Last week I was back at West Dean for another module of my Foundation Diploma, I had an absolute ball screen-printing on plant based fabrics (cottons, linen etc), guided by Dawn Dupree. We had a fantastic group and everyone was happy but exhausted by the end of our magical 3 days together. These are some of the pieces I made:
These first few prints were painted onto the screen and then print paste was squeegeed through to transfer the image to the cloth, it opens up lots of opportunity for different mark making and generally produced nice bright colours but is limited in that it is essentially a mono-print technique.
These next two prints were made using the same method but the muslin (cheesecloth) was under the cotton scrim during the printing so that the excess dye was caught by the muslin. This produced a feint print on the muslin that I added to by painting dyes directly onto the cloth.
I am planning to felt these 2 pieces to make nuno felt hangings.
This little chap from Costa Rica was printed from a line drawing that I transferred to the screen using photo emulsion. I wasn’t happy with the colour intensity of the initial print so again hand painted with the dyes directly onto the cloth, I am planning to add at least one more layer of colour to add some more depth as it still looks a bit flat.
This print also used the spider-monkey screen but also used some direct dyes and paper stencils for the leaf and discharge paste with splashes of yellow pigment for the off-white background.
This print was onto some commercially dyed (blue) cotton, the fish were screen printed with discharge paste mixed with some red pigment and the ripples were discharge paste painted on with a paint brush. The white highlights are silver foil.
These last 3 pieces used a combination of the techniques, mono-printing, direct dye (printed and painted directly onto the cloth), discharge paste and pigments suspended in binder. I even managed to use the gecko and hibiscus stencils I made in Ruth Lane’s screen-printing on felt class. Click here for more information on that class.
Now the million dollar question… what to do with all these new pieces of fabric?
I feel blessed to have spent the bank holiday weekend drawing in the beautiful landscapes around West Dean in glorious sunshine. Mark Cazalet was an excellent tutor, I signed up for this course hoping to come away using colour in a more considered way and he did not disappoint. He set us a number of exercises over the 3 days including using cool colours on warm grounds (papers) and vice versa, exploring the effects of black versus cream grounds and seeing the colours around us in a much less literal way.
The first drawing was made in the gardens, Mark suggested I redraw it from my original drawing without looking at the source.
It is interesting how the colours are so much more vibrant…
This one was a 10 minute sketch, playing with different colours to give and impression of depth, light and shade:
This drawing was exploring the combination of warm and cool colours together on a neutral ground:
I had 10 minutes before we were expected to pack up and return to the studio so I did this one just for fun:
We were asked to create some sketches of abstract forms from what we saw in the gardens, from those I repeated the same design several times on different coloured grounds, it is curious how the colour of the paper has such a an impact on the feel and tone of the drawing.
These last two drawings are my least favourite but it was an interesting exercise, the first was warm colours on a cool ground:
And cool colours on a warm ground:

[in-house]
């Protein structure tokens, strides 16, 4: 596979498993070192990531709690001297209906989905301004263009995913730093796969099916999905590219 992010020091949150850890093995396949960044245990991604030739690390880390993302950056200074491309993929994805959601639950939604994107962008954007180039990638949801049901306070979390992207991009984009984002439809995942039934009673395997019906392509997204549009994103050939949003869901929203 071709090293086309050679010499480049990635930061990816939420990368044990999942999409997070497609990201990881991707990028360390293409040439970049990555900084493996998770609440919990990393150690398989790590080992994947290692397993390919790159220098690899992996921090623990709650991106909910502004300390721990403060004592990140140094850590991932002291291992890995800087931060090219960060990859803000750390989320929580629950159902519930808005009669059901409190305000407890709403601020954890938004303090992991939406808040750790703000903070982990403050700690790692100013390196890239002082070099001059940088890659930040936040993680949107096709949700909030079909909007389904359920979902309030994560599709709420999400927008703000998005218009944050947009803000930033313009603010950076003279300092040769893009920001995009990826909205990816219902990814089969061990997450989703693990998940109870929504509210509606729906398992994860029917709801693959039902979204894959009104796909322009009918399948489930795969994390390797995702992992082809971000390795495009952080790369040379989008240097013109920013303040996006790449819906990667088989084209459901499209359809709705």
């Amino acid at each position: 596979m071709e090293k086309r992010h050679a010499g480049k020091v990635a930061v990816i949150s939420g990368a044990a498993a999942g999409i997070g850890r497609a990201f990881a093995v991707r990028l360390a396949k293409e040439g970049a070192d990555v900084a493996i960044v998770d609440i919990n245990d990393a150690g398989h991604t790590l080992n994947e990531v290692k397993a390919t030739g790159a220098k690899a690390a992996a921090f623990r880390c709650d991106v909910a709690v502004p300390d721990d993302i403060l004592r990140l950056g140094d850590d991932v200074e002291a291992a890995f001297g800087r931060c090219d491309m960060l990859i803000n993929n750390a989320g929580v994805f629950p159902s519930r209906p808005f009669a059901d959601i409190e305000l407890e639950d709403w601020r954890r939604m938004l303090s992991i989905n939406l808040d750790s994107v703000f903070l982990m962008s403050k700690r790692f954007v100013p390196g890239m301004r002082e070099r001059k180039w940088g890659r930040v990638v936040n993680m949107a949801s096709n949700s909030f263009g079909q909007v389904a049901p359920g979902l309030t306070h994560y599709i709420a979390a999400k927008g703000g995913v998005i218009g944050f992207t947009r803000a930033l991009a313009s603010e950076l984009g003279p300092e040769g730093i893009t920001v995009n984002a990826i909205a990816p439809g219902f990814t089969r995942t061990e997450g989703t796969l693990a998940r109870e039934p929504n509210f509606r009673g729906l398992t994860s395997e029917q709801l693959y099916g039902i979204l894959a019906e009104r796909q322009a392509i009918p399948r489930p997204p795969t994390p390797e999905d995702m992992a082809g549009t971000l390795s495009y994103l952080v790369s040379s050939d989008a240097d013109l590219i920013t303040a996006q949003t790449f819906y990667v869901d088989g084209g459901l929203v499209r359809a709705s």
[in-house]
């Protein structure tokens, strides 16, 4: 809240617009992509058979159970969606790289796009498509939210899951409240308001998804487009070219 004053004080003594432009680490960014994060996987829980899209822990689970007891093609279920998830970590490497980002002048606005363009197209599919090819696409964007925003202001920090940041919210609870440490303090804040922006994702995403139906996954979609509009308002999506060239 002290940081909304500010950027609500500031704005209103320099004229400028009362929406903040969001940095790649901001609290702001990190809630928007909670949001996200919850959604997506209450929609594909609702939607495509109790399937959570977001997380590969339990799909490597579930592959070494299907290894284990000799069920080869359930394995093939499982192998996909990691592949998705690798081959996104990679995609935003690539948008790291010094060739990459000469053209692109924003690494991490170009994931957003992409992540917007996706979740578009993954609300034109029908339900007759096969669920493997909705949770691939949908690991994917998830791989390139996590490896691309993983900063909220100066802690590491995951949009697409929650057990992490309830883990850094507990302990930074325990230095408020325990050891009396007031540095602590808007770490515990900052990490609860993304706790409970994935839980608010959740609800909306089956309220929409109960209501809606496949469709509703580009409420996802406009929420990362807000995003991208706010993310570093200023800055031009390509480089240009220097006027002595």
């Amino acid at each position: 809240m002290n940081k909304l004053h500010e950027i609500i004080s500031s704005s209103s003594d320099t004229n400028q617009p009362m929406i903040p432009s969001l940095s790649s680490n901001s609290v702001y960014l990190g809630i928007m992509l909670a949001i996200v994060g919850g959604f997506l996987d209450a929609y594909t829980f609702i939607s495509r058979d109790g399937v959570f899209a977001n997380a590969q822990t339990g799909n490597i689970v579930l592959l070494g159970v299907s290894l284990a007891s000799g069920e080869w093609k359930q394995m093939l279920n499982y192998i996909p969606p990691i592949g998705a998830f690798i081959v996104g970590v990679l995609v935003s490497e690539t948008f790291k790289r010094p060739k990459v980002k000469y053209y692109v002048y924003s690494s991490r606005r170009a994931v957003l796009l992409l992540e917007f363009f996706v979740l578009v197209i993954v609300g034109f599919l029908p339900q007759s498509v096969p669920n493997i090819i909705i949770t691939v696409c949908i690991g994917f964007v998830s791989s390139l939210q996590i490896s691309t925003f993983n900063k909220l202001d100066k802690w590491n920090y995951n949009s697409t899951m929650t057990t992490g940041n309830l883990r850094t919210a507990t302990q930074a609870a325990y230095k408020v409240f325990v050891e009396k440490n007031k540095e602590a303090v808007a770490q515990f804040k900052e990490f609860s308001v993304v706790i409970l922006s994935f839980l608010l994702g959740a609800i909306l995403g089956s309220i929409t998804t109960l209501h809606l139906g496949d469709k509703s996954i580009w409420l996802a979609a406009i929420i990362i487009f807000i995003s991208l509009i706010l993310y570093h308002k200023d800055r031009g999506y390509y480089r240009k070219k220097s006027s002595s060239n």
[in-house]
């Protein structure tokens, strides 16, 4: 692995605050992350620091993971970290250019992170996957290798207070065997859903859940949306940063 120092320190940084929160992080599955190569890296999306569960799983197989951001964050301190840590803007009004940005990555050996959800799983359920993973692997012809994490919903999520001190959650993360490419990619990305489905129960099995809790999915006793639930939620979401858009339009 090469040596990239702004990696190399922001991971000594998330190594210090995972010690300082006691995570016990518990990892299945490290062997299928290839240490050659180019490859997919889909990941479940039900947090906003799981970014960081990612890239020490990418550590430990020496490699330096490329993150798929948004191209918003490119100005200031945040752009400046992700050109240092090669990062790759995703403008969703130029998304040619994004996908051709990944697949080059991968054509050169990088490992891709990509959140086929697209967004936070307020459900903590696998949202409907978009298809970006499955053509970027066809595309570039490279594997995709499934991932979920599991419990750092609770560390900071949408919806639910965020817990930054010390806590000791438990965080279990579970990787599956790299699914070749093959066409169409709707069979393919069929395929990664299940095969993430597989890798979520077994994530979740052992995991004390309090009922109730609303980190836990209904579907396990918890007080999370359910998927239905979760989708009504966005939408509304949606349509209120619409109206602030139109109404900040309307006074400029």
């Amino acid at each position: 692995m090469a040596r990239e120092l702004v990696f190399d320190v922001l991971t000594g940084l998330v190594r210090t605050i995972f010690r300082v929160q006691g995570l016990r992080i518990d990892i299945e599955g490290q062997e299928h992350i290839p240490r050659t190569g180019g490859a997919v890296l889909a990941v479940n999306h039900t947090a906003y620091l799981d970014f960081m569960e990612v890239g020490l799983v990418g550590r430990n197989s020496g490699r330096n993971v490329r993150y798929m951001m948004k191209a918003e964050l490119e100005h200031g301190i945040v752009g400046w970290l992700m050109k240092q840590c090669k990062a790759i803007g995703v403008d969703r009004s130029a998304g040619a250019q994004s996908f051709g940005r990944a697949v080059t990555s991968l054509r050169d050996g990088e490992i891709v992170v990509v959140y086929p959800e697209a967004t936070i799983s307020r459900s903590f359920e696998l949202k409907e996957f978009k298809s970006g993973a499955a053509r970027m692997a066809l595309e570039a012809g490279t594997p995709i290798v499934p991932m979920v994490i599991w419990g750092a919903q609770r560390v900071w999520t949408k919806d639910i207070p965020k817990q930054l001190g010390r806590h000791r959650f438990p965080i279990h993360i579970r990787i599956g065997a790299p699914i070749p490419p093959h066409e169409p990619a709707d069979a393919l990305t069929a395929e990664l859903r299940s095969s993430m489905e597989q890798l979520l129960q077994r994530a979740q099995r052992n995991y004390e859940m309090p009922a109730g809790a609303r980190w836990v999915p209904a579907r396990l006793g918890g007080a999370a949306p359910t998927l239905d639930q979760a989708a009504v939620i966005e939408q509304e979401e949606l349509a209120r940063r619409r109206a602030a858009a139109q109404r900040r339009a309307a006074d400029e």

Now it is back to work for me! Enrolment for the new online felted bag class closes on the 22nd and the class starts in earnest on the 25th, I am still doing the final edits on the tutorials while trying to prepare for the Surrey Open Studios event beginning on June 2nd it is going to be a busy few weeks but both are projects I am really excited to be taking part in, if you would like to join in the fun please follow these links:
Last weekend I attended the third module of my Diploma course at West Dean, this was by far the workshop where I felt most in my element and even got to use up some of my extensive scrap felt and fabrics collection. Win-win! 🙂
Cas Holmes is an amazing tutor, her years of teaching experience were clearly evident in how she catered to each individual student’s interests and level of experience. In just 3 days she had the measure of each of us and was supporting us individually. If you get the opportunity to work with her I would definitely take it, and go along with an open mind, she has a lot to offer and is very generous with her advice.
The weekend was spent creating stamped and painted fabrics before assembling them into a collage with no predefined idea of what they would look like when finished. Working on a composition without an end in mind was really liberating and, for me, a totally different way of working, although I did have a moment of panic when I looked at this piece and had no idea where to take it.
This is where it is currently. The other students tell me it is their favourite but I still feel it needs more work.
For the next piece Cas let us select a piece of fabric / paper from a pile in the middle of the room (I pounced on the sheet music) and then she gave each of us another piece that she thought we would find challenging (mine was the dark grey paper arranged in vertical strips in the bottom half of the composition). I think Cas has me pegged a bright colour enthusiast – can’t imagine where she got that idea from 🙂
This is what it looked like after the initial arrangement.
And after some machine embroidery and couching on some more felt scraps:
What do you think, should I add the orange triangle on the left? Or something else? Perhaps some machine embroidery to the right of the orange triangle?
I liked this piece right from the start,
but I’m not sure about the flower at the bottom – should I stitch over it to make it looks less like a flower?